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Some of the best pitching prospects in the Toronto Blue Jays organization have made a stop with the Buffalo Bisons on their way to the majors this year. As the prospects have been promoted, the Bisons have been left to fill holes with young pitchers.

One by one the youngsters have made their Triple-A debuts. And one by one they’ve been dealing upon arrival.

Add Scott Copeland to the list. The 26-year-old right-hander made his first start in Triple-A Monday night. He threw seven scoreless innings in front of 7,186 at Coca-Cola Field as the Bisons opened a homestand with a 5-0 win over the Norfolk Tides.

While Copeland was working a strong outing on the mound, off the field the Bisons announced Edwin Encarnacion would be making a rehab start in Buffalo today.

The All-Star infielder has been on the disabled list with a strained right quadriceps. He hasn’t played since sustaining the injury on July 5 when he ran out a ground ball in Oakland. Encarnacion had a setback last week at the Blue Jays’ spring complex but played in two games for Dunedin, including Monday.

The 31-year-old was tied for the major league lead in home runs (26) and runs batted in (70) at the time of his injury.

Back in Buffalo, it was Copeland who was making noise. He scattered six hits in his seven innings of work with four strikeouts and one walk.

“I’m excited right now. It probably doesn’t look that way, but I am,” Copeland said after the game with a deadpan face. “Just go out there, attack the hitters and get ground balls, get to the next guy.”

Copeland is the latest in a series of pitchers up from Double-A New Hampshire who have made an immediate impact for the Bisons.

He joined Daniel Norris and Kendall Graveman who had their Triple-A debuts with the Bisons in the last 10 days. Norris also won his first start, that in a win at Durham on Sunday. The familiarity with some of the players helped Copeland make the quick transition.

“I talked to Norris and Graveman and they said just go attack” the hitters, Copeland said. “That’s the type of pitcher I am. Power pitcher. Throw the sinker down at your hands and you’re going to hit a ground ball and hopefully our defense makes the play.”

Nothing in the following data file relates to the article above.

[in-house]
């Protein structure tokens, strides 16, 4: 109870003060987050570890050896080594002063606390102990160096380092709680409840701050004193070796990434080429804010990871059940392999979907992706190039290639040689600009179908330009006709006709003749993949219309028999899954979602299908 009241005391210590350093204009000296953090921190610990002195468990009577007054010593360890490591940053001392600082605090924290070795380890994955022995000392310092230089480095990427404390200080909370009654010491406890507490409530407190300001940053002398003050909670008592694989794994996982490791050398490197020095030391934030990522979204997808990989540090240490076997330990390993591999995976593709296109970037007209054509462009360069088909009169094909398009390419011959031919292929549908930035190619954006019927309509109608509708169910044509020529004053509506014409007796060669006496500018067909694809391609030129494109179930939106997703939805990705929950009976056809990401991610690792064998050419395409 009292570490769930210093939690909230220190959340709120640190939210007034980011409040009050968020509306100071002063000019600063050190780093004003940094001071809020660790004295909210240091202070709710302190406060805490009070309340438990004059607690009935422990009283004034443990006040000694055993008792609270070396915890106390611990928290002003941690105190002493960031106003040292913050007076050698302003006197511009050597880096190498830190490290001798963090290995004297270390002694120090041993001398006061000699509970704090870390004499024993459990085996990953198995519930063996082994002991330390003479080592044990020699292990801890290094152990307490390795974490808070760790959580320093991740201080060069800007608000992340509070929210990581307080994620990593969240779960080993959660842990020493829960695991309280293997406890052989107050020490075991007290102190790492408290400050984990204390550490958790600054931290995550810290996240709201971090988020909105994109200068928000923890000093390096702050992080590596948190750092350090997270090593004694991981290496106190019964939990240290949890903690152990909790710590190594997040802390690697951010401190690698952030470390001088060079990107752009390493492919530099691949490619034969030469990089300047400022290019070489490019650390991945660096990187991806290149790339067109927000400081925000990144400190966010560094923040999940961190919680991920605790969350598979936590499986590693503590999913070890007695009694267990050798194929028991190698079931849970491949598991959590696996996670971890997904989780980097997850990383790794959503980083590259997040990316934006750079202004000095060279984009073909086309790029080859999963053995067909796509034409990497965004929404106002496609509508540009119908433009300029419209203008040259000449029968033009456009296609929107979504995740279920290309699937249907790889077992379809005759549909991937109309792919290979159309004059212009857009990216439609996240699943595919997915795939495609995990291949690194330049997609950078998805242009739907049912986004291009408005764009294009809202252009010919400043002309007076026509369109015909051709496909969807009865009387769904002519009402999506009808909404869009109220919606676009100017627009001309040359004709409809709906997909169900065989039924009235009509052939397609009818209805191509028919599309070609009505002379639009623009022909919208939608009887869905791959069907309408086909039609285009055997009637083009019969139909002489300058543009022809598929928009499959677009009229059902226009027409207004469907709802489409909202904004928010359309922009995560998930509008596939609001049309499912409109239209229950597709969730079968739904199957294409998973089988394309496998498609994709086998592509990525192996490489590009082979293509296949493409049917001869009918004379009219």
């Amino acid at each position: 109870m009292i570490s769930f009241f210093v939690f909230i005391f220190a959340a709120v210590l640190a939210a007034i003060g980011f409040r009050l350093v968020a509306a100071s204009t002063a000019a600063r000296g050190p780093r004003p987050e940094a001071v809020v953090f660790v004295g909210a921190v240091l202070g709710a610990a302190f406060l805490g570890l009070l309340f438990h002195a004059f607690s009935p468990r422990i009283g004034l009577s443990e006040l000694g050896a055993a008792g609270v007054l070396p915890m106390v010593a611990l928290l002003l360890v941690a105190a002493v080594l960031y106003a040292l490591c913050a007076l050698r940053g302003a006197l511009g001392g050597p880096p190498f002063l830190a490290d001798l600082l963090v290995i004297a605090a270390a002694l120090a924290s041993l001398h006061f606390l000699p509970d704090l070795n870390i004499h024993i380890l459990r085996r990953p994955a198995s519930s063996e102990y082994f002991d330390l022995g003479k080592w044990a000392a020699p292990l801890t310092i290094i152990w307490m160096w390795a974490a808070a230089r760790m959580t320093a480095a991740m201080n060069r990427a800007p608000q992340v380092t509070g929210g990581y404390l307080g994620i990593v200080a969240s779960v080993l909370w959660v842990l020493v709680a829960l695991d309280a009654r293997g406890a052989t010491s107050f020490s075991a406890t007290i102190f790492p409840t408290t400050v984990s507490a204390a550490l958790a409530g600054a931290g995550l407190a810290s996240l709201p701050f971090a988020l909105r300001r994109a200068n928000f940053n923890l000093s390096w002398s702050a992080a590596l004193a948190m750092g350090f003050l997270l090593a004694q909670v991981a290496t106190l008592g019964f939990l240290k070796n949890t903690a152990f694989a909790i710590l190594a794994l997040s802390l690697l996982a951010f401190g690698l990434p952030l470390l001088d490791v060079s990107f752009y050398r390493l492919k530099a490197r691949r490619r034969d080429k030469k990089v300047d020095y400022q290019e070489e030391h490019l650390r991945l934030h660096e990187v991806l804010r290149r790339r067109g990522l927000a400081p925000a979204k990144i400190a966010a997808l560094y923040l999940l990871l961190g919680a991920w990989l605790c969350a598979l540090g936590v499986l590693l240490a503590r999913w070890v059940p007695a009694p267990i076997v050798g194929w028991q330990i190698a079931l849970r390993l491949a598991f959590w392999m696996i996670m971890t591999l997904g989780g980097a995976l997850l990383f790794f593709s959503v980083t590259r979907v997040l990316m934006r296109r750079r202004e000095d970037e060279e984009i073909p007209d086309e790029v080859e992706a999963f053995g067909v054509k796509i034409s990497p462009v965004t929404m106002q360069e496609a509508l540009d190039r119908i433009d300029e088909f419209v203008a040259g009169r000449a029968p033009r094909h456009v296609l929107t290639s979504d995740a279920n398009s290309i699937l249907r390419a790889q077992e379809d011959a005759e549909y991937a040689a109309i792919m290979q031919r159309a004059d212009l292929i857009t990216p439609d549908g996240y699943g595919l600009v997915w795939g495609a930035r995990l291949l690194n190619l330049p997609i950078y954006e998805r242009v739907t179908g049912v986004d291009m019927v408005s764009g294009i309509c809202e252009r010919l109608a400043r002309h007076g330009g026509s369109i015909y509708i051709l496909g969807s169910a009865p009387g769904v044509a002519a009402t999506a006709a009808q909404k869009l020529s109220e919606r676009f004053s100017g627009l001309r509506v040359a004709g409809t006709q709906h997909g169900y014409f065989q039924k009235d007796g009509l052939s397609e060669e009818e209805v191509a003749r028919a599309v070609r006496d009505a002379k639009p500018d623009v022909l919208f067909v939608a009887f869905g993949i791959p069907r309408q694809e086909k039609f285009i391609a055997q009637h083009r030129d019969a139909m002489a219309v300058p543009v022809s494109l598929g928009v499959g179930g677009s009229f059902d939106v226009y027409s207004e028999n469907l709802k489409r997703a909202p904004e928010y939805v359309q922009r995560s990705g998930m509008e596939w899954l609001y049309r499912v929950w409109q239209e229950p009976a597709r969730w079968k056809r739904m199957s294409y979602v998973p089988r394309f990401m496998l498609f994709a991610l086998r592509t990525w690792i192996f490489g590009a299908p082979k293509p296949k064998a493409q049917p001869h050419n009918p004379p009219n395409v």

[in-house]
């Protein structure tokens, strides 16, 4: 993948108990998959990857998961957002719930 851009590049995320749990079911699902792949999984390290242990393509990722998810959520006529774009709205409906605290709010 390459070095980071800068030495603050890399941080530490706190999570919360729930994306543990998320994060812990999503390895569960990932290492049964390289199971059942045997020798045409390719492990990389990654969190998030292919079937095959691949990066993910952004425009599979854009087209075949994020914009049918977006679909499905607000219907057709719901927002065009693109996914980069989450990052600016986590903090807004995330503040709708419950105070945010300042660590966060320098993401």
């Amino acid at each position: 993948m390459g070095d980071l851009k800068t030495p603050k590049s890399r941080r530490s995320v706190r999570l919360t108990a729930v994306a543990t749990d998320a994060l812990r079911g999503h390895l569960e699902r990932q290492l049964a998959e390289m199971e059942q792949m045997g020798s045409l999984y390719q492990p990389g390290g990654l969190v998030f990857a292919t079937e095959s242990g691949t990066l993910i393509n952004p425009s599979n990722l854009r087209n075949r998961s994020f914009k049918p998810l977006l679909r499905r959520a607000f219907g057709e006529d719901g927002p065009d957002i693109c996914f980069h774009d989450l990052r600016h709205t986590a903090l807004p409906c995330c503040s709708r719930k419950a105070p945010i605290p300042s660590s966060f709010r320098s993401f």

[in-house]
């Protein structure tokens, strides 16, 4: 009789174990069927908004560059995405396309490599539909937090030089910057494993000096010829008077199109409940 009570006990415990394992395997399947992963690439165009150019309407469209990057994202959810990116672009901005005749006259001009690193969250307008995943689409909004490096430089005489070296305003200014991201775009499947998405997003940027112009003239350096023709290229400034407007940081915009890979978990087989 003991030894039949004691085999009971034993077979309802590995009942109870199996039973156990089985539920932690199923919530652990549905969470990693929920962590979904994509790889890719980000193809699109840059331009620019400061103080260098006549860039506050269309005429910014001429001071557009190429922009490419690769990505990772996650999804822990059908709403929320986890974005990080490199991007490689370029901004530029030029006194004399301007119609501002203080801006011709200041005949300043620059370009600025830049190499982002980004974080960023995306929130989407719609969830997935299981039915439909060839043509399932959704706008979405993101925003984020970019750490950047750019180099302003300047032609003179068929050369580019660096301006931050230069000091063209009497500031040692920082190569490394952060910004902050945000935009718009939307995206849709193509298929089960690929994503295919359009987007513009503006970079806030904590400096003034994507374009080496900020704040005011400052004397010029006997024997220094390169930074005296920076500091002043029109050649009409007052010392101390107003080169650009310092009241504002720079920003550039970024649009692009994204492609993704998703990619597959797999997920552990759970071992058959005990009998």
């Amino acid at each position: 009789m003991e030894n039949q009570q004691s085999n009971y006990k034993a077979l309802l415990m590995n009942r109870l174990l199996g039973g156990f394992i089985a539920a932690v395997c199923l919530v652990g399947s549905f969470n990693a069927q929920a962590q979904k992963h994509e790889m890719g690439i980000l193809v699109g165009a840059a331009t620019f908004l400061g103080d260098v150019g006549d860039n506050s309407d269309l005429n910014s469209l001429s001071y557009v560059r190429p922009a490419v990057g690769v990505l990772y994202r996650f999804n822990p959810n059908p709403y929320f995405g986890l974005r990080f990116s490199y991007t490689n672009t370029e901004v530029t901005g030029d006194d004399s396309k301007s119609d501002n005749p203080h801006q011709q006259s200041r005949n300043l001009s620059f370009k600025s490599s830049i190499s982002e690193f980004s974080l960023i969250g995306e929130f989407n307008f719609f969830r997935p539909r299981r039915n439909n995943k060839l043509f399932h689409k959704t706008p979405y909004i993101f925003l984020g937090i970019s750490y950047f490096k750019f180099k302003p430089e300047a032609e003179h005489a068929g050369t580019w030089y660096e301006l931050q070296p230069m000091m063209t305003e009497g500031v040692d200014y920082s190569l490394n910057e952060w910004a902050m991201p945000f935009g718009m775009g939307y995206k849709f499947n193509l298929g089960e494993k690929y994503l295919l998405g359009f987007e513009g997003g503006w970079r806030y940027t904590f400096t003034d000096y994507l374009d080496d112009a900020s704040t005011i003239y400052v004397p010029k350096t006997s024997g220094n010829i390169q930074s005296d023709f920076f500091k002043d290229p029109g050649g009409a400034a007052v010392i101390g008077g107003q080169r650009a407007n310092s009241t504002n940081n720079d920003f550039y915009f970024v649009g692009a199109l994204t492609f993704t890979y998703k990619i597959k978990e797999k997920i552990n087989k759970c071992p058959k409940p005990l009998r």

The Bisons’ defense knows how to make plays. They turned three double plays for Copeland Monday. And the pitcher has always trusted his defense. With the FisherCats he led the Eastern League at the time of his promotion with the team turning 17 double plays behind him.

“It’s very important for me because I’m not a big strikeout pitcher, not a big fly ball pitcher,” Copeland said. “I need some infielders to do some work. With that defense I have, it’s going to be fun.”

The offense got another hand from Kevin Pillar who smoked a shot over the left-field wall as his three-run home run broke a scoreless tie.

The blast extended Pillar’s hitting streak to 18 games making him the first player in the club’s modern era to have two streaks of 18 games in one season.

The lead extended to 4-0 in the fifth when with one out, Darin Mastroianni broke for home and crossed the plate. It was called a steal by the official scorer, but the call was overruled by scoring supervisors in minor league baseball. They ruled it a fielder’s choice since Kevin Pillar was tagged out on the play. The Bisons plan to appeal the decision today

Mastroianni scored again in the seventh when a single by Ryan Goins was misplayed by left fielder Quintin Berry, allowing Mastroianni to score from second.

Graveman will make his third start with the Bisons when the team hosts Norfolk tonight (7:05 p.m., Radio 1520 AM). He made a pair of starts on the road for the Herd, and, although he’s 0-2, he has given solid performances in games without run support.

This is the first full professional season for the 23-year old Graveman, who played four years at Mississippi State. He spent most of this season with Single-A Dunedin, going 8-4 with a 2.23 ERA in 16 starts.

email: amoritz@buffnews.com